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Voulez-vous some SUIR or some SÕIR ce soir?

On the left is suir, a mass of pollen with added honey, packed into granules by worker bees to feed their young. Humans have also grown to appreciate the naturally fermented protein (valk) and vitamins found in bee pollen, also known as beebread. On the right is sõir, a homemade quark cheese (kohupiima/juust) that hails from Southern Estonia. It traditionally contains caraway seeds (köömned), but need not. Although you can purchase it at various markets all over Estonia, it's easy to make yourself. Suir photo by Riina Kindlam, sõir photo courtesy of Pille Petersoo, nami-nami.eeOn the left is suir, a mass of pollen with added honey, packed into granules by worker bees to feed their young. Humans have also grown to appreciate the naturally fermented protein (valk) and vitamins found in bee pollen, also known as beebread. On the right is sõir, a homemade quark cheese (kohupiima/juust) that hails from Southern Estonia. It traditionally contains caraway seeds (köömned), but need not. Although you can purchase it at various markets all over Estonia, it's easy to make yourself. Suir photo by Riina Kindlam, sõir photo courtesy of Pille Petersoo, nami-nami.eeHave you considered popping some suir as part of a healthier New Year's regime? Or tried sõir as an appetizer (eel/roog)? They're both made for consumption with great care and love.

When I first typed sõir into my internet search engine (otsingu/mootor), the only hits I got were for soir – evening in French. And I have to admit, I kept forgetting "that other word" (suir), that I've wanted to simultaneously introduce for a while, since it's so similar and most likely just as new to readers. Are they both fringe delicacies? Well, suir (bee pollen), also known as mesilaste leib (bee bread) is not eaten for its great taste. In fact it's kibe (bitter), some say hapu (sour) and magically, naturally hapendatud (fermented) by the bee's secret ingredient, an amazing lactic acid bacteria (piim/happe/bakter).

If you're not a beekeeper (mesinik), you're most likely not familiar with many apiarian (mesinduse) terms, but it's a fascinating world, that yields products renown for their preventative and healing properties. Royal jelly is mesilas/ema/toite/piim ("queen bee feeding milk"), propolis is taru/vaik ("hive resin"), pollen = õie/tolm ("blossom dust") and pollination = tolmeldamine ("dusting", as in stirring it up, not whisking tolm off furniture). The Estonian terms paint quite a clear picture... A human-built hive is a taru or mesi/puu (honey tree!), while the bee's architectural feat within, the honeycomb = kärg. The suir is actually meant as a feast for the growing larvae (vastsed, sing. vastne) inside the comb's brood cells (kärje/kannud).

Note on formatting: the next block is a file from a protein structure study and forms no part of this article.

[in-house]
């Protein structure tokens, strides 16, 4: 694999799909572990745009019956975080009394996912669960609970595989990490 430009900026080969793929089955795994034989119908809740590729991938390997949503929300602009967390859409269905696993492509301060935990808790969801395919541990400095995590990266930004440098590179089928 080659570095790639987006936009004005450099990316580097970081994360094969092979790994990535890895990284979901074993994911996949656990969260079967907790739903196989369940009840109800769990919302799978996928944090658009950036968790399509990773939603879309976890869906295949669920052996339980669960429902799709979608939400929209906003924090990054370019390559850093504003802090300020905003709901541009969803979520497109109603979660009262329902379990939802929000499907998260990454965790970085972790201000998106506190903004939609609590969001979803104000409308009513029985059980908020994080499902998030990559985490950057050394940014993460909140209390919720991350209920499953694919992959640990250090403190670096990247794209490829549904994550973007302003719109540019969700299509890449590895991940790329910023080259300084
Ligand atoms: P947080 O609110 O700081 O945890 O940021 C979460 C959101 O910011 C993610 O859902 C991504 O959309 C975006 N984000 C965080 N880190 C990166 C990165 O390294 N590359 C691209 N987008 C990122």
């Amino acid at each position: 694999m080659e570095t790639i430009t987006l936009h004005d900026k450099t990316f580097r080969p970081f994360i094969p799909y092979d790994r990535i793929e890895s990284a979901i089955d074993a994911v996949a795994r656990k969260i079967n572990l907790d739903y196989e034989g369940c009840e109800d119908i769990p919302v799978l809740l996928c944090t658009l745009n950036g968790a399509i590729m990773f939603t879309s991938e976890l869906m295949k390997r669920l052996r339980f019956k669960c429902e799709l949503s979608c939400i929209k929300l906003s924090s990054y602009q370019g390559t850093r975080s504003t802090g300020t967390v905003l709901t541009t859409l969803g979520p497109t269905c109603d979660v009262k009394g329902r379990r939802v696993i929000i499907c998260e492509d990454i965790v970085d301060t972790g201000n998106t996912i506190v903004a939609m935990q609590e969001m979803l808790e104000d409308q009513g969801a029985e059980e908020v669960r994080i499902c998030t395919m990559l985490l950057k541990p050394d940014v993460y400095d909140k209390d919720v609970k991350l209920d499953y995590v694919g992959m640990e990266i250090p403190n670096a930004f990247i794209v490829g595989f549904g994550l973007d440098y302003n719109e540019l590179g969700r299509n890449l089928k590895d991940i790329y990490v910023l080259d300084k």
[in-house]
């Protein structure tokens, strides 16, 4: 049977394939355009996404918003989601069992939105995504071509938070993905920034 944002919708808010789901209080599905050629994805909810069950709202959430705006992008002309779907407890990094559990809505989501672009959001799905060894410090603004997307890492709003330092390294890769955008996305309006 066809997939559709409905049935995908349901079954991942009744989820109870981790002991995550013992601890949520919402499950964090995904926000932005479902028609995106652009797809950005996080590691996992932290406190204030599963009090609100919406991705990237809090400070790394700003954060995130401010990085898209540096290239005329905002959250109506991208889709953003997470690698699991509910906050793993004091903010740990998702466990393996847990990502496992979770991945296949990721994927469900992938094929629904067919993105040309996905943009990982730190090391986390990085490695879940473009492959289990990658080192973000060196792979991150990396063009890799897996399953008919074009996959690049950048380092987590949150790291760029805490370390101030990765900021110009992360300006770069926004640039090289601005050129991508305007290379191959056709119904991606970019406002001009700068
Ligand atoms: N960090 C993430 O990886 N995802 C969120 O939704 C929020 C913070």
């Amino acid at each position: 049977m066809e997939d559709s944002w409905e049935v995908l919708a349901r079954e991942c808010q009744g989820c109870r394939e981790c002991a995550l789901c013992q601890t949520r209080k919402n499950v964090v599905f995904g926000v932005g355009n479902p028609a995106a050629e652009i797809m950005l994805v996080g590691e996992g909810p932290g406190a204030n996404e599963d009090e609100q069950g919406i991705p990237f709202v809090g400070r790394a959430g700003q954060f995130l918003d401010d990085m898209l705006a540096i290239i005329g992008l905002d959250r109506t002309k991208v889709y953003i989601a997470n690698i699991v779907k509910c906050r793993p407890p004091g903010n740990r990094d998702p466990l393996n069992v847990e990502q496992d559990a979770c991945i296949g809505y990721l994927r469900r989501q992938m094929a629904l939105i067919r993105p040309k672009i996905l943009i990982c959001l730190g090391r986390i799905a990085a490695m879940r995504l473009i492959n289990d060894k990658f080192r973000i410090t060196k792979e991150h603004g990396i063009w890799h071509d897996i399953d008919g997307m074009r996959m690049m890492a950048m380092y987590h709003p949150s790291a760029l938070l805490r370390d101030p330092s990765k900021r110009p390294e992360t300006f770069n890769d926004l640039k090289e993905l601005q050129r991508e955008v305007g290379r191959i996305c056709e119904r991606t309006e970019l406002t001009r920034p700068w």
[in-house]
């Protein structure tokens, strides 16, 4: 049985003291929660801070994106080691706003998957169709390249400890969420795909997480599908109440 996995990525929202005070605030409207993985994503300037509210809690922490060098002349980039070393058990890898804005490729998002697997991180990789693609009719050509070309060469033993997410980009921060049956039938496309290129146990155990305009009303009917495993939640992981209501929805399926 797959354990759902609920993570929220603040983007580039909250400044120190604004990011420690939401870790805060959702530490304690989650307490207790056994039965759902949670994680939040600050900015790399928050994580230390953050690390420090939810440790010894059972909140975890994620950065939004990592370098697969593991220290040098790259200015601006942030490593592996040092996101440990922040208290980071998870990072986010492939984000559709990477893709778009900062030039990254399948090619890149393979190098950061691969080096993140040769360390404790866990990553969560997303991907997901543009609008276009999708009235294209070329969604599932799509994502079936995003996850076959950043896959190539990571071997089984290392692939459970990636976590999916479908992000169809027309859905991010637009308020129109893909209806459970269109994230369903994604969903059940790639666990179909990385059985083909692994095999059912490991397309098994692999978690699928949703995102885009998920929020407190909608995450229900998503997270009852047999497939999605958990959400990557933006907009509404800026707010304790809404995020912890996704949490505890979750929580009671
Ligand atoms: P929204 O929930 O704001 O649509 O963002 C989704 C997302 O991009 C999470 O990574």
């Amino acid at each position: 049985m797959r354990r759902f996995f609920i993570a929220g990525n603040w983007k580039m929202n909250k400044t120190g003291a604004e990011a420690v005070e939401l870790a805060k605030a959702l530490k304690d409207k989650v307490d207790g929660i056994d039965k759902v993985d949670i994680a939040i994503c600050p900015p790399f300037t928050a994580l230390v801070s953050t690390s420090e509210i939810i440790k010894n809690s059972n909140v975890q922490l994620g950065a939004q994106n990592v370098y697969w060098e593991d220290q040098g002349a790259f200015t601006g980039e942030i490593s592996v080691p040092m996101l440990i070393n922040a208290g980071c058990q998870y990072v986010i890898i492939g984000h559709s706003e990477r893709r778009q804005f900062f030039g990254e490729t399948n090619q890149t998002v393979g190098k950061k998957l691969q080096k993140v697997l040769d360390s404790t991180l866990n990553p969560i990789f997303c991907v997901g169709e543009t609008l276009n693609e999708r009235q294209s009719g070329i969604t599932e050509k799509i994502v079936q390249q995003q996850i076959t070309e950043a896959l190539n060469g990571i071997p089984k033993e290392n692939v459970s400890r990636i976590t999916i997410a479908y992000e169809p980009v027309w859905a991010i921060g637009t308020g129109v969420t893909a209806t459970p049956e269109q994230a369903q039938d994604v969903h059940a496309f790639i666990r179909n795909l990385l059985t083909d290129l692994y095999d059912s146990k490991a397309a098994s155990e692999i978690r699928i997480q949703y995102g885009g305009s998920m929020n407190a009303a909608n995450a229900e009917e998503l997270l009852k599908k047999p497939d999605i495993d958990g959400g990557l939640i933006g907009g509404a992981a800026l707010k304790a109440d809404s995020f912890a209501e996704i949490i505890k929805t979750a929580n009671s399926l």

The origin of the word suir, (genitive suira) is unknown, says the brand spanking new 6600 word Estonian Etymological i.e. word origin Dictionary (Eesti Keele Instituut, 2012). What is known, is that bee pollen contains large quantities of iron, cobalt, phosphorus and calcium and is one of the richest natural foods containing selenium (others being para/pähklid (Brazil nuts) and kreeka/pähklid (walnuts), which helps detoxify the body. Suir is also an excellent source of potassium, B-group vitamins and amino acids, which are predigested for easy assimilation in the ratio that the human body needs, boosting the production of red blood cells and hemoglobin. Others who could benefit are those suffering from complications (tüsistused) resulting from inflammation of the prostate gland (ees/nääre) and high cholesterol.

Sõir does not claim to have such healing properties (ravi/omadused), instead, there is the threat of swallowing your tongue, as per the Estonian expression "viib keele alla", meaning it's so yummy, it'll take your tongue down in tow. Sõir is made of milk, quark aka fresh or curd cheese (not cottage cheese, that's kodu/juust in Estonian), butter, eggs, salt and caraway seeds. Sõir is always served at jaanipäeva, i.e. midsummer festivities in South-Eastern Estonia, but not only. Making pasha for Easter is somewhat in the same ballpark, but sõir is made by heating the ingredients, pasha is prepared cold and is sweet. Nami-nami.ee has many alternate recipes for making sõir, encouraging adding basiilik (basil), küüs/lauk (garlic), päikse/kuivatatud tomatid (sun-dried tomatoes), karu/lauk (wild garlic), petersell (parsley) and jõhvikad (cranberries). My trusty etümoloogia sõna/raamat says the word comes from the old Russian syru or current syr meaning cheese. The Livonian (liivi) word is sõira and Votic word, i.e. used by Votes in Ingria (Ingerimaa vadjalased) is suura.

Local cosmopolitan food blogger Pille Petersoo wasn't quite sure where you can buy sõir in Tallinn. She insists it's so easy to prepare, she's never even thought of buying it ready-made. Try it for your next get-together on a piece of rye näki/leib (crisp bread) with some red pepper jelly and an introductory granule of superpower suir on top.

Riina Kindlam, Tallinn

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